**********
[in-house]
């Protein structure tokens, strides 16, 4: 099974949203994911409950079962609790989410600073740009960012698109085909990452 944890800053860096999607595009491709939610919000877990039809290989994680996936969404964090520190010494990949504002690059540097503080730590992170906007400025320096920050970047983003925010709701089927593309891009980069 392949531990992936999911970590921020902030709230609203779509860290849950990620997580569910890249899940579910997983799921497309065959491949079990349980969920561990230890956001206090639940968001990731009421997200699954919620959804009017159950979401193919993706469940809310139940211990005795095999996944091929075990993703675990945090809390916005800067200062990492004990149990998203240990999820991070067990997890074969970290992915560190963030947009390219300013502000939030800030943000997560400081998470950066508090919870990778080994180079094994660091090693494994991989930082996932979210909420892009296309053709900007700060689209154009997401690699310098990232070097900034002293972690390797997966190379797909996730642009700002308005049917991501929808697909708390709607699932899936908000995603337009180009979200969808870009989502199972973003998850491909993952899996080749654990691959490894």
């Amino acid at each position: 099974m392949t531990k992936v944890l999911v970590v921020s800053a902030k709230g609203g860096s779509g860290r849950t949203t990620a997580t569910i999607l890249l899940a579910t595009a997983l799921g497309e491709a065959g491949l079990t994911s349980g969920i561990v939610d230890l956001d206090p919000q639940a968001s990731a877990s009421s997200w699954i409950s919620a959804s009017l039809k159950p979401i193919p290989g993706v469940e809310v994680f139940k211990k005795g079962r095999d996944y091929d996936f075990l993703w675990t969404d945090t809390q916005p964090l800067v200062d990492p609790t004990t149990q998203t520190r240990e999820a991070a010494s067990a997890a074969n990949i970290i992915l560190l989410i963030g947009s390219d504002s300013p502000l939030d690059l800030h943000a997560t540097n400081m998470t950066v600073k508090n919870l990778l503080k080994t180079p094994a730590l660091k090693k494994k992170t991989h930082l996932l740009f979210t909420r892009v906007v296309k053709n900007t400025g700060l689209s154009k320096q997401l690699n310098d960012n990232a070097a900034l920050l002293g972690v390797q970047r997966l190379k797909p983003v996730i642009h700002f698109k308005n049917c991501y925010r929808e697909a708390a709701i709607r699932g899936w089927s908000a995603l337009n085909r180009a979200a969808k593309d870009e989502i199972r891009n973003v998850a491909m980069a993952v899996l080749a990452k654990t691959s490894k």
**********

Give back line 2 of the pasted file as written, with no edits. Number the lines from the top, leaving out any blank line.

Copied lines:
């Protein structure tokens, strides 16, 4: 099974949203994911409950079962609790989410600073740009960012698109085909990452 944890800053860096999607595009491709939610919000877990039809290989994680996936969404964090520190010494990949504002690059540097503080730590992170906007400025320096920050970047983003925010709701089927593309891009980069 392949531990992936999911970590921020902030709230609203779509860290849950990620997580569910890249899940579910997983799921497309065959491949079990349980969920561990230890956001206090639940968001990731009421997200699954919620959804009017159950979401193919993706469940809310139940211990005795095999996944091929075990993703675990945090809390916005800067200062990492004990149990998203240990999820991070067990997890074969970290992915560190963030947009390219300013502000939030800030943000997560400081998470950066508090919870990778080994180079094994660091090693494994991989930082996932979210909420892009296309053709900007700060689209154009997401690699310098990232070097900034002293972690390797997966190379797909996730642009700002308005049917991501929808697909708390709607699932899936908000995603337009180009979200969808870009989502199972973003998850491909993952899996080749654990691959490894």